5.1 Introducing competition in different segments of the electricity industry is one of the key features of the Electricity Act, 2003. Competition will lead to significant benefits to consumers through reduction in capital costs and also efficiency of operations. It will also facilitate the price to be determined competitively. The Central Government has already issued detailed guidelines for tariff based bidding process for procurement of electricity by distribution licensees for medium or long-term period vide gazette notification dated 19th January, 2005.
All future requirement of power should be procured competitively by distribution licensees except in cases of expansion of existing projects or where there is a State controlled/owned company as an identified developer and where regulators will need to resort to tariff determination based on norms provided that expansion of generating capacity by private developers for this purpose would be restricted to one time addition of not more than 50% of the existing capacity.
Even for the Public Sector projects, tariff of all new generation and transmission projects should be decided on the basis of competitive bidding after a period of five years or when the Regulatory Commission is satisfied that the situation is ripe to introduce such competition.
3. Thus the Tariff Policy exempted the public sector projects from competitive bidding for a period of five years, that is, up to 5.1.2011 or when the appropriate Regulatory Commission is satisfied that the situation is ripe to introduce such competition. Before expiry of the period of exemption, Ministry of Power, Government of India on a proposal by NTPC for amendment in Tariff Policy to permit cost-plus tariff structure for public sector undertakings beyond 5.1.2011 made a reference to this Commission for its advice under sub-section (2) of Section 79 of the Act. This Commission on receipt of the reference from the Ministry of Power carried out an internal study for comparing the tariffs obtained through competitive bidding route with those allowed under cost-plus tariff structure. The result of the analysis indicated that the levelised tariffs obtained through competitive bidding were lower than the levelised tariff under the cost-plus regime. This Commission through statutory advices dated 1.6.2010 and 16.9.2010 advised the Ministry of Power, Government of India that "the deadline of January 2011 for completing the transition to procurement of power through tariff based competitive bidding even from State/Government owned entities should not be extended any further....". On 9.12.2010, Ministry of Power, Government of India issued clarification regarding clause 5.1 and 7.1 of the Tariff Policy which stated that in view of the decision taken in the meeting of the Group of Ministers on Power Sector held on 29.10.2010, generation (excluding hydro) projects of PSUs/CPSUs for which PPAs have been signed on or before 5.1.2011 are exempted from the tariff based competitive bidding route.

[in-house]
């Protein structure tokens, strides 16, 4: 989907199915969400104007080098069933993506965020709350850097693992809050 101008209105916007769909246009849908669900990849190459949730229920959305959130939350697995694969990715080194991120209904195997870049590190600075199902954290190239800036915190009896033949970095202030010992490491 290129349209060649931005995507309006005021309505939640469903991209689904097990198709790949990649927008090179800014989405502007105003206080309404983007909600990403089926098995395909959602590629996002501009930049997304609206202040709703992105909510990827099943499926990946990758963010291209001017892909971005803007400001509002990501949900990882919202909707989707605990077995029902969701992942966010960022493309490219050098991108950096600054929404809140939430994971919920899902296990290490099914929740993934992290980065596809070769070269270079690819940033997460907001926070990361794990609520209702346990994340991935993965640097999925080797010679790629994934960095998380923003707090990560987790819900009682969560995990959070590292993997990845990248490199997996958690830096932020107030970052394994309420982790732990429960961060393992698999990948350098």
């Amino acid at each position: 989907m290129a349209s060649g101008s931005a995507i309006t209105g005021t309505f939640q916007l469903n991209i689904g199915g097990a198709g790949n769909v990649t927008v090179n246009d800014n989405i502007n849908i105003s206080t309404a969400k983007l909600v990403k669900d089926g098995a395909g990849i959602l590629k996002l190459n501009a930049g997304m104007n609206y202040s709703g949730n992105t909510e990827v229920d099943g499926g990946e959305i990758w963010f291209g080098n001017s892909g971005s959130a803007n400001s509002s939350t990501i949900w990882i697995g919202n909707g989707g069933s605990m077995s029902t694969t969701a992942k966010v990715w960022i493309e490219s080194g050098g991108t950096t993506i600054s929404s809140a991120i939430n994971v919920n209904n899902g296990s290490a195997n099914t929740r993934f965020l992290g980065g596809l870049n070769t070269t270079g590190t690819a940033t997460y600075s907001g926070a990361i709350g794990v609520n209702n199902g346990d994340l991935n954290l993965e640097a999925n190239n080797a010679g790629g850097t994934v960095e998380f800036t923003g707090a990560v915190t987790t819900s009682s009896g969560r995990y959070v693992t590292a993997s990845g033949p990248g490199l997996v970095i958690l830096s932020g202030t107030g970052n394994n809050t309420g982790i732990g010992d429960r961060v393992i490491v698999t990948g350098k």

4. As submitted by NTPC in its affidavit dated 2.6.2011, it has signed PPAs in respect of 21 projects with 37 beneficiaries during the period 1.10.2010 till 5.1.2011. Being aggrieved by the action of NTPC for entering into such large number of PPAs with the distribution companies and State Electricity Boards within a period of little over three months, the petitioner association has filed the present petition under section 60 and 66 of the Act.